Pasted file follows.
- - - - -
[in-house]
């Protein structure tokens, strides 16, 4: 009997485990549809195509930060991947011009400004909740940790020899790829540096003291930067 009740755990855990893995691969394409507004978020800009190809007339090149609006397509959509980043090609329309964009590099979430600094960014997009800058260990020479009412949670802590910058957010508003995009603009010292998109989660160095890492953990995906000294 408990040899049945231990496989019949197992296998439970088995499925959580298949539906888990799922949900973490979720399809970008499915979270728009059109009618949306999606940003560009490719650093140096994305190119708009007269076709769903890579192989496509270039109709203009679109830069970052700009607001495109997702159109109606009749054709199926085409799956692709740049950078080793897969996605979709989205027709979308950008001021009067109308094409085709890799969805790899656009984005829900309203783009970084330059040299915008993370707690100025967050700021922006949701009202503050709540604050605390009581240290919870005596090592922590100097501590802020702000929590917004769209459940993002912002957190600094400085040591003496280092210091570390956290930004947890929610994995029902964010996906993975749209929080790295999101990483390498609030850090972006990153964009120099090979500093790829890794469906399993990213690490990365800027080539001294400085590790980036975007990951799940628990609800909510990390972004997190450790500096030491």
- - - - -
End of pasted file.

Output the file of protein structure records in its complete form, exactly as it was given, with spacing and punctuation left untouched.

[in-house]
């Protein structure tokens, strides 16, 4: 009997485990549809195509930060991947011009400004909740940790020899790829540096003291930067 009740755990855990893995691969394409507004978020800009190809007339090149609006397509959509980043090609329309964009590099979430600094960014997009800058260990020479009412949670802590910058957010508003995009603009010292998109989660160095890492953990995906000294 408990040899049945231990496989019949197992296998439970088995499925959580298949539906888990799922949900973490979720399809970008499915979270728009059109009618949306999606940003560009490719650093140096994305190119708009007269076709769903890579192989496509270039109709203009679109830069970052700009607001495109997702159109109606009749054709199926085409799956692709740049950078080793897969996605979709989205027709979308950008001021009067109308094409085709890799969805790899656009984005829900309203783009970084330059040299915008993370707690100025967050700021922006949701009202503050709540604050605390009581240290919870005596090592922590100097501590802020702000929590917004769209459940993002912002957190600094400085040591003496280092210091570390956290930004947890929610994995029902964010996906993975749209929080790295999101990483390498609030850090972006990153964009120099090979500093790829890794469906399993990213690490990365800027080539001294400085590790980036975007990951799940628990609800909510990390972004997190450790500096030491």